6. 6. Alexander Bond and Jeffrey Kramer 5 publisher. Despite the availability and affordability of such applications, few MPOs are deploying them. Table 3 below summarizes the frequency of Web 2.0 applications. Note than zero agencies are employing RSS feeds (news services), bulletin boards, or wikis (editable documents), all of which are commonplace in the private sector and are being increasingly deployed by government. TABLE 3- Frequency of Web Content Tools Tool Number Percent Comment Box 6 23% Poll 2 8% Translation 2 8% Calendars 11 42% Video of Meetings 4 15% Online calendars are the most common interactive tool, used by 42% of MPOs. Calendars help increase attendance at public meetings and workshops. Comment boxes appeared on 23% of websites. Only 8% of agencies had an online poll, although more MPOs may offer online surveying during the lead-up to document adoption. Although several agencies offered translated versions of their plan documents, only 8% offered websites with versions in languages other than English, a surprisingly low rate for a state with a high proportion of Spanish-speaking people. Meetings were made available in streaming or podcast format by 15% of Florida’s MPOs. This figure is very low, considering that many more MPOs broadcast their board meetings on local TV channels. Electronic Availability of Documents A major reason for MPOs to publish a website is the efficient distribution of documents. Sections 6001 of the Safe, Accountable, Flexible, Efficient Transportation Equity Act (SAFETEA-LU) requires that MPOs make documents available electronically. While these sections do not expressly require documents be posted to a website, an internet presence is the most efficient way to meet this requirement (4). All twenty six of Florida’s MPOs posted their most recent transportation improvement program, unified planning work program, and long range transportation plan (also known as a metropolitan transportation plan) to their website. Several posted obsolete versions of plans, particularly if the newer document was cast as a “plan update” rather than a brand new document. The size and format of documents are important factors to their “user-friendliness.” All twenty six MPOs are using Adobe Acrobat (.pdf) to publish their documents. Acrobat is well known for its portability and near-universal acceptance by computer users. The mean size of a long range transportation plan is 22.46MB. However, document ranged in size from a low of 2MB to a high of 115MB. Smaller size files incur lower data transfer costs and easier to download for dial-up internet connection. However, smaller documents were noted to have less detailed maps, photos, and figures. To compensate for their size, large files (50MB and over) were frequently broken up into multiple “chapters” for easier downloading. Visualization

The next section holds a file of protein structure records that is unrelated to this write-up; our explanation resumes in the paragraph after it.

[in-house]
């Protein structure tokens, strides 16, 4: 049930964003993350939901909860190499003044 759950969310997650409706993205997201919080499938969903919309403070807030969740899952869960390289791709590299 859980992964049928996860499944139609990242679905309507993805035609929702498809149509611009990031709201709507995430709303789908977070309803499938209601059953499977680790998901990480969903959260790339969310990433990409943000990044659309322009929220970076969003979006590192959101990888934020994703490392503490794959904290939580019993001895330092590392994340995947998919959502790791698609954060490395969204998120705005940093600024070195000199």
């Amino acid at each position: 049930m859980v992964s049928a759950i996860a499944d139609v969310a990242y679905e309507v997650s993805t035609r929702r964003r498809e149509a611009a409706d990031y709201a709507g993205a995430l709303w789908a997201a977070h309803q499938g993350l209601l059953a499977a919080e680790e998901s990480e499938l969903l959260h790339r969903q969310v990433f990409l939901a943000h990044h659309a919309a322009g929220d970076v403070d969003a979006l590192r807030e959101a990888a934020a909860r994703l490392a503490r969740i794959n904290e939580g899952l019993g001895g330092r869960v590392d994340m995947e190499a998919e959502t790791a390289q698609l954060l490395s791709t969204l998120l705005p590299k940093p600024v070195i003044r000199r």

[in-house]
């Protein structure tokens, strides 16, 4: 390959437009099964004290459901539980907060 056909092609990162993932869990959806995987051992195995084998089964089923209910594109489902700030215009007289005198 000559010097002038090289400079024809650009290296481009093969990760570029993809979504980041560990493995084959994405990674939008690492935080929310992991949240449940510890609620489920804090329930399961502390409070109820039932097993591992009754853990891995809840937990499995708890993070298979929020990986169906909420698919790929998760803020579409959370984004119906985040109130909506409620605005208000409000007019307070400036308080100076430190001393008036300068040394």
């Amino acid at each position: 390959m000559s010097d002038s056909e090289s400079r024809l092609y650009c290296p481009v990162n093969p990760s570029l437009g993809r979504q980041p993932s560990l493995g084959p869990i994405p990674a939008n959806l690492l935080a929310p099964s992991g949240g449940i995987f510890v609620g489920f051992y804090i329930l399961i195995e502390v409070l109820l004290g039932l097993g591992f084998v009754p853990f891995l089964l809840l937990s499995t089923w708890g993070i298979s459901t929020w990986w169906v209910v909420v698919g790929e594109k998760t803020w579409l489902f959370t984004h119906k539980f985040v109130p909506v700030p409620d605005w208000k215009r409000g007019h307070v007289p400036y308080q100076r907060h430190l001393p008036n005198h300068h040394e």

7. 7. Alexander Bond and Jeffrey Kramer 6 Websites afford MPOs the ability to publish the graphics produced by their various information systems. All of Florida’s MPO plans include maps produced by a geographic information system (GIS) or other computerized mapping software. This meets the visualization requirement of Section 6001 of SAFETEA-LU. Twelve MPOs (46%) go beyond the requirement by including maps that are sized larger than a standard computer screen. This enables the user to zoom in on smaller map elements than can be presented on a hard copy page or at standard resolutions on a computer screen. Fourteen agencies (54%) have stand-alone static maps available for download outside of plan documents. These standalone maps enhance intergovernmental coordination because peer agencies are able to download and distribute the map. Half of Florida’s MPOs offered some type of raw data download, which is summarized in Figure 2. The most common type of data download was ArcView shapefiles, which seven agencies offered. Three offered travel demand modeling data, and four offered demographics data. Surprisingly, none of Florida’s MPOs offered web-based GIS maps, such as through an ArcIMS service. Half of agencies offered no type of data download. FIGURE 2- MPO Website Data Download Capability No Downloads GIS Shapefiles Modeling Demographic Multiple Types Business Tools Online distribution and submission of a request for proposal (RFP) or job announcement saves time, money, paper, and manpower. On the whole, MPOs are not taking advantage of their websites for streamlining these business processes. Only six MPOs had a page dedicated to online job listings. Meanwhile, only nine MPOs offered a page for listing RFPs. No RFPs or employment opportunities were available at the time of review, so no evaluation could be made